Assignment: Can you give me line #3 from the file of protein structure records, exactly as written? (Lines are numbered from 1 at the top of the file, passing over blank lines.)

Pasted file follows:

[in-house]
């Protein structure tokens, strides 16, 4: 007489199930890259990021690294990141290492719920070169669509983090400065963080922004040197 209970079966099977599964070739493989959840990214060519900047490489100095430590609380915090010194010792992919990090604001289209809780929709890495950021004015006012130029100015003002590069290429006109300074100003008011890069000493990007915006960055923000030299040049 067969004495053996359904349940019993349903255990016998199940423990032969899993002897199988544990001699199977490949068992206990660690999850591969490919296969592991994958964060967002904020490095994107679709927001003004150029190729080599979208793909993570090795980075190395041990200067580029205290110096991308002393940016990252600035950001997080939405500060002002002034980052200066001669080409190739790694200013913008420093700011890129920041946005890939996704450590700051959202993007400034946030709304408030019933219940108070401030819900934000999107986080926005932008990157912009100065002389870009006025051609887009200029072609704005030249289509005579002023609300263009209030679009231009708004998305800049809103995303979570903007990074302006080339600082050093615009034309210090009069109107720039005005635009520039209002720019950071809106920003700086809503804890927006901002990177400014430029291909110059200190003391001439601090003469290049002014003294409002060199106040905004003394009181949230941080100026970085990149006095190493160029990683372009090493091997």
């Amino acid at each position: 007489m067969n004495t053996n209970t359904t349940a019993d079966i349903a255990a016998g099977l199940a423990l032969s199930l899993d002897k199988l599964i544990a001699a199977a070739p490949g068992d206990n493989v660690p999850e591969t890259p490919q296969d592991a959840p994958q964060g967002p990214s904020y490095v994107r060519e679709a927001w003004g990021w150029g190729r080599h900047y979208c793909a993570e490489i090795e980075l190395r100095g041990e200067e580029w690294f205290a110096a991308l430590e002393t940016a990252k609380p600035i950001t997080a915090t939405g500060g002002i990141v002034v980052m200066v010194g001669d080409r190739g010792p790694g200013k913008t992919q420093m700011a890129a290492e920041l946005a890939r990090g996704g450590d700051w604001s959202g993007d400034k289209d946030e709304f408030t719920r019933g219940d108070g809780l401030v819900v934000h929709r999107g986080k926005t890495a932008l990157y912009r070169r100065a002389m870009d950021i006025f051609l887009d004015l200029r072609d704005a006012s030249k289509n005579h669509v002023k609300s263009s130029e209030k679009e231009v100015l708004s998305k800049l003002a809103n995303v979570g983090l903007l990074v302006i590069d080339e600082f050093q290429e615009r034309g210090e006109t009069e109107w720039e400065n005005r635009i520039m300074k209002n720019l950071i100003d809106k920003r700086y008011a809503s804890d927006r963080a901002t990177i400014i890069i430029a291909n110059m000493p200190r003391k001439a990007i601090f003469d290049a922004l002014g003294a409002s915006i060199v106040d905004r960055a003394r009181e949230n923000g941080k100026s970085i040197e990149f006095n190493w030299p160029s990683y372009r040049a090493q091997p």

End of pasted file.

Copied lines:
């Amino acid at each position: 007489m067969n004495t053996n209970t359904t349940a019993d079966i349903a255990a016998g099977l199940a423990l032969s199930l899993d002897k199988l599964i544990a001699a199977a070739p490949g068992d206990n493989v660690p999850e591969t890259p490919q296969d592991a959840p994958q964060g967002p990214s904020y490095v994107r060519e679709a927001w003004g990021w150029g190729r080599h900047y979208c793909a993570e490489i090795e980075l190395r100095g041990e200067e580029w690294f205290a110096a991308l430590e002393t940016a990252k609380p600035i950001t997080a915090t939405g500060g002002i990141v002034v980052m200066v010194g001669d080409r190739g010792p790694g200013k913008t992919q420093m700011a890129a290492e920041l946005a890939r990090g996704g450590d700051w604001s959202g993007d400034k289209d946030e709304f408030t719920r019933g219940d108070g809780l401030v819900v934000h929709r999107g986080k926005t890495a932008l990157y912009r070169r100065a002389m870009d950021i006025f051609l887009d004015l200029r072609d704005a006012s030249k289509n005579h669509v002023k609300s263009s130029e209030k679009e231009v100015l708004s998305k800049l003002a809103n995303v979570g983090l903007l990074v302006i590069d080339e600082f050093q290429e615009r034309g210090e006109t009069e109107w720039e400065n005005r635009i520039m300074k209002n720019l950071i100003d809106k920003r700086y008011a809503s804890d927006r963080a901002t990177i400014i890069i430029a291909n110059m000493p200190r003391k001439a990007i601090f003469d290049a922004l002014g003294a409002s915006i060199v106040d905004r960055a003394r009181e949230n923000g941080k100026s970085i040197e990149f006095n190493w030299p160029s990683y372009r040049a090493q091997p």